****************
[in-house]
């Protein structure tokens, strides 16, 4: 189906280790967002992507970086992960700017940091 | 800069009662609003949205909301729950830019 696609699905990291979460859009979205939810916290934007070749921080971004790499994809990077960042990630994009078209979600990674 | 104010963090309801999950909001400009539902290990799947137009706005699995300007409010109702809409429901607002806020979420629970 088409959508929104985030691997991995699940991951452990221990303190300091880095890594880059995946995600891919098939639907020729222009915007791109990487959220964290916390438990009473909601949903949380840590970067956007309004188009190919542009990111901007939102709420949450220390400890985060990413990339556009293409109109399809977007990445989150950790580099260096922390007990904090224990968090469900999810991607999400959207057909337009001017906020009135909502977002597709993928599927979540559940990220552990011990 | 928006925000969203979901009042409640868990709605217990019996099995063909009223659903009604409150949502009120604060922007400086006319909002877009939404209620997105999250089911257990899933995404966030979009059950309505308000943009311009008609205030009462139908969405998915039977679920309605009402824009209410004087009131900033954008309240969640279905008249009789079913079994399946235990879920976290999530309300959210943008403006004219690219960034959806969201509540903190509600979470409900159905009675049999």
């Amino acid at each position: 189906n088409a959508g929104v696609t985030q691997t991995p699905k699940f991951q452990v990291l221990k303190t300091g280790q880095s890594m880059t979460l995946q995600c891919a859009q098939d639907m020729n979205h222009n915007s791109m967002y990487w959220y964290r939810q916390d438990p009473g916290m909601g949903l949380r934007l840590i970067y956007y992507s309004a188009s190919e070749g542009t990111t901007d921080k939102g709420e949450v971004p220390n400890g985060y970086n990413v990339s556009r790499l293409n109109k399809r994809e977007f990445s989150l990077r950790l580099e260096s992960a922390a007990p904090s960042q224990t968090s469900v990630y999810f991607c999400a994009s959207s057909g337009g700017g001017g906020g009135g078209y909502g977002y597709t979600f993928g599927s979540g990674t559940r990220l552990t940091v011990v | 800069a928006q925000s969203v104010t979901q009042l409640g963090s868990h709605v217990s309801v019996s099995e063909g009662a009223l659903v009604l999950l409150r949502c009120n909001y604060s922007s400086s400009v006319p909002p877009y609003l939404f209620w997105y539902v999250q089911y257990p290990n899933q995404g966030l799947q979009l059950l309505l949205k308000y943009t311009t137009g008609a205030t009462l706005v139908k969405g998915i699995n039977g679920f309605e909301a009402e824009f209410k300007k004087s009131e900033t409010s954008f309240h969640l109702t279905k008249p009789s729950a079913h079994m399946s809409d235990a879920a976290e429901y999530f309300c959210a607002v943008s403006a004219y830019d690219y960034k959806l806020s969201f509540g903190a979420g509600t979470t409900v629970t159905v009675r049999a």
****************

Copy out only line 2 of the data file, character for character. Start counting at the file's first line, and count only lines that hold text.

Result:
């Protein structure tokens, strides 16, 4: 189906280790967002992507970086992960700017940091 | 800069009662609003949205909301729950830019 696609699905990291979460859009979205939810916290934007070749921080971004790499994809990077960042990630994009078209979600990674 | 104010963090309801999950909001400009539902290990799947137009706005699995300007409010109702809409429901607002806020979420629970 088409959508929104985030691997991995699940991951452990221990303190300091880095890594880059995946995600891919098939639907020729222009915007791109990487959220964290916390438990009473909601949903949380840590970067956007309004188009190919542009990111901007939102709420949450220390400890985060990413990339556009293409109109399809977007990445989150950790580099260096922390007990904090224990968090469900999810991607999400959207057909337009001017906020009135909502977002597709993928599927979540559940990220552990011990 | 928006925000969203979901009042409640868990709605217990019996099995063909009223659903009604409150949502009120604060922007400086006319909002877009939404209620997105999250089911257990899933995404966030979009059950309505308000943009311009008609205030009462139908969405998915039977679920309605009402824009209410004087009131900033954008309240969640279905008249009789079913079994399946235990879920976290999530309300959210943008403006004219690219960034959806969201509540903190509600979470409900159905009675049999």